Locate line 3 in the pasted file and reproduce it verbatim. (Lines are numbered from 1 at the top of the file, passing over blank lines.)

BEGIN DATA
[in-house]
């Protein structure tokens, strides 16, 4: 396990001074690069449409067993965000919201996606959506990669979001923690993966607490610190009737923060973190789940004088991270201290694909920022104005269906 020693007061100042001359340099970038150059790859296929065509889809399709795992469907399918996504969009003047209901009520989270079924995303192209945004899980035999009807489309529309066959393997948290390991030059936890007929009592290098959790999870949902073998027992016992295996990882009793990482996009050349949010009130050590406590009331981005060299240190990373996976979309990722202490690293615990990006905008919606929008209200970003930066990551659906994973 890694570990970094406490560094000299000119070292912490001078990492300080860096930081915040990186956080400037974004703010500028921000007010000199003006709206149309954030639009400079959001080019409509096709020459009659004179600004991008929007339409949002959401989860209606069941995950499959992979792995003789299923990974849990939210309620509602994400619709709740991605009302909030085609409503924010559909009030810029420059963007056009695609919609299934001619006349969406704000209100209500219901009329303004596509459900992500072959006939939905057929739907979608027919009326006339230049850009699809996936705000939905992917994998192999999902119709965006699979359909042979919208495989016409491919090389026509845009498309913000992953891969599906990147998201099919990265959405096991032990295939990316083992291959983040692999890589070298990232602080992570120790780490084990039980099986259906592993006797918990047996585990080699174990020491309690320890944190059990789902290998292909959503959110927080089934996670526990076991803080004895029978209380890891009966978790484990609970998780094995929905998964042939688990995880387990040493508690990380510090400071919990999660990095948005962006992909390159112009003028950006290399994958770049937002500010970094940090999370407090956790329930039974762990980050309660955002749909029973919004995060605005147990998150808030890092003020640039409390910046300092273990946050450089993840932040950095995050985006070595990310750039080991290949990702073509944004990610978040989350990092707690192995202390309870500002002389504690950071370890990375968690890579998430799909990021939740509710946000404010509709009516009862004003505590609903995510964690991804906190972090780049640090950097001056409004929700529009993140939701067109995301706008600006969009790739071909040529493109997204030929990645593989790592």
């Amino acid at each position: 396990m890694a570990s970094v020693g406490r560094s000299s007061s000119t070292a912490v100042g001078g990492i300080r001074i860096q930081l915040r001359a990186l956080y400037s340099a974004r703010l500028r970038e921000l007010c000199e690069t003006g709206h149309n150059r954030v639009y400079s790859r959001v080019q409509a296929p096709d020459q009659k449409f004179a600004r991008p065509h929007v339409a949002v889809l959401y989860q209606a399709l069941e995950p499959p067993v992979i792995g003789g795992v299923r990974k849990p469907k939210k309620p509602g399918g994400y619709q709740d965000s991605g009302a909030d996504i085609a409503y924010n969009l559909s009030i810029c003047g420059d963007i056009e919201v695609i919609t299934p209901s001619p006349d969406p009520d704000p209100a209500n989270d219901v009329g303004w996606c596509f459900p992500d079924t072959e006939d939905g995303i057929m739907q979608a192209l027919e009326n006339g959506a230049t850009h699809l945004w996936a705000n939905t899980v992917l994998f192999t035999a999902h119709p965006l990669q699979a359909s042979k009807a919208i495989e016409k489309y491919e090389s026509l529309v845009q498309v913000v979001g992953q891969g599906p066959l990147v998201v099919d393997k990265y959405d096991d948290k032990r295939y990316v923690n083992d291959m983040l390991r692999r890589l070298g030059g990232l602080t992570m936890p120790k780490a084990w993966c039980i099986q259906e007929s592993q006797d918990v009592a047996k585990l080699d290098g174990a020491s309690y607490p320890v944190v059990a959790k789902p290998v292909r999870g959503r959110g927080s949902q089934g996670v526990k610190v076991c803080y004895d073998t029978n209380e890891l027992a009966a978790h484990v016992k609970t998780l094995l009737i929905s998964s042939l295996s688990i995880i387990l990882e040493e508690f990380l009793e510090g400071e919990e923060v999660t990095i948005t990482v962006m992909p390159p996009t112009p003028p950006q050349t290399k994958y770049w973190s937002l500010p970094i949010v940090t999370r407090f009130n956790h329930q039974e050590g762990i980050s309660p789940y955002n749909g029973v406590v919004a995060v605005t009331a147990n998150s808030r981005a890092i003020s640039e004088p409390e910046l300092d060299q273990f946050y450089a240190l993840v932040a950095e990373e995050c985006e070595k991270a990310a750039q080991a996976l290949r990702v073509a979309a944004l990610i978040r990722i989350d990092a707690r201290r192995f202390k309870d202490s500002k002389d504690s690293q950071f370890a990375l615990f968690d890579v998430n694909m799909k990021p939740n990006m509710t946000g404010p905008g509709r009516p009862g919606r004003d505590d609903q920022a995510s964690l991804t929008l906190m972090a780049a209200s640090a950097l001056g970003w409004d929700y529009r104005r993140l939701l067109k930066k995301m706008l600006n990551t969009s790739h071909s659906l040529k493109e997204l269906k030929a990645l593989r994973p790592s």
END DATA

């Amino acid at each position: 396990m890694a570990s970094v020693g406490r560094s000299s007061s000119t070292a912490v100042g001078g990492i300080r001074i860096q930081l915040r001359a990186l956080y400037s340099a974004r703010l500028r970038e921000l007010c000199e690069t003006g709206h149309n150059r954030v639009y400079s790859r959001v080019q409509a296929p096709d020459q009659k449409f004179a600004r991008p065509h929007v339409a949002v889809l959401y989860q209606a399709l069941e995950p499959p067993v992979i792995g003789g795992v299923r990974k849990p469907k939210k309620p509602g399918g994400y619709q709740d965000s991605g009302a909030d996504i085609a409503y924010n969009l559909s009030i810029c003047g420059d963007i056009e919201v695609i919609t299934p209901s001619p006349d969406p009520d704000p209100a209500n989270d219901v009329g303004w996606c596509f459900p992500d079924t072959e006939d939905g995303i057929m739907q979608a192209l027919e009326n006339g959506a230049t850009h699809l945004w996936a705000n939905t899980v992917l994998f192999t035999a999902h119709p965006l990669q699979a359909s042979k009807a919208i495989e016409k489309y491919e090389s026509l529309v845009q498309v913000v979001g992953q891969g599906p066959l990147v998201v099919d393997k990265y959405d096991d948290k032990r295939y990316v923690n083992d291959m983040l390991r692999r890589l070298g030059g990232l602080t992570m936890p120790k780490a084990w993966c039980i099986q259906e007929s592993q006797d918990v009592a047996k585990l080699d290098g174990a020491s309690y607490p320890v944190v059990a959790k789902p290998v292909r999870g959503r959110g927080s949902q089934g996670v526990k610190v076991c803080y004895d073998t029978n209380e890891l027992a009966a978790h484990v016992k609970t998780l094995l009737i929905s998964s042939l295996s688990i995880i387990l990882e040493e508690f990380l009793e510090g400071e919990e923060v999660t990095i948005t990482v962006m992909p390159p996009t112009p003028p950006q050349t290399k994958y770049w973190s937002l500010p970094i949010v940090t999370r407090f009130n956790h329930q039974e050590g762990i980050s309660p789940y955002n749909g029973v406590v919004a995060v605005t009331a147990n998150s808030r981005a890092i003020s640039e004088p409390e910046l300092d060299q273990f946050y450089a240190l993840v932040a950095e990373e995050c985006e070595k991270a990310a750039q080991a996976l290949r990702v073509a979309a944004l990610i978040r990722i989350d990092a707690r201290r192995f202390k309870d202490s500002k002389d504690s690293q950071f370890a990375l615990f968690d890579v998430n694909m799909k990021p939740n990006m509710t946000g404010p905008g509709r009516p009862g919606r004003d505590d609903q920022a995510s964690l991804t929008l906190m972090a780049a209200s640090a950097l001056g970003w409004d929700y529009r104005r993140l939701l067109k930066k995301m706008l600006n990551t969009s790739h071909s659906l040529k493109e997204l269906k030929a990645l593989r994973p790592s």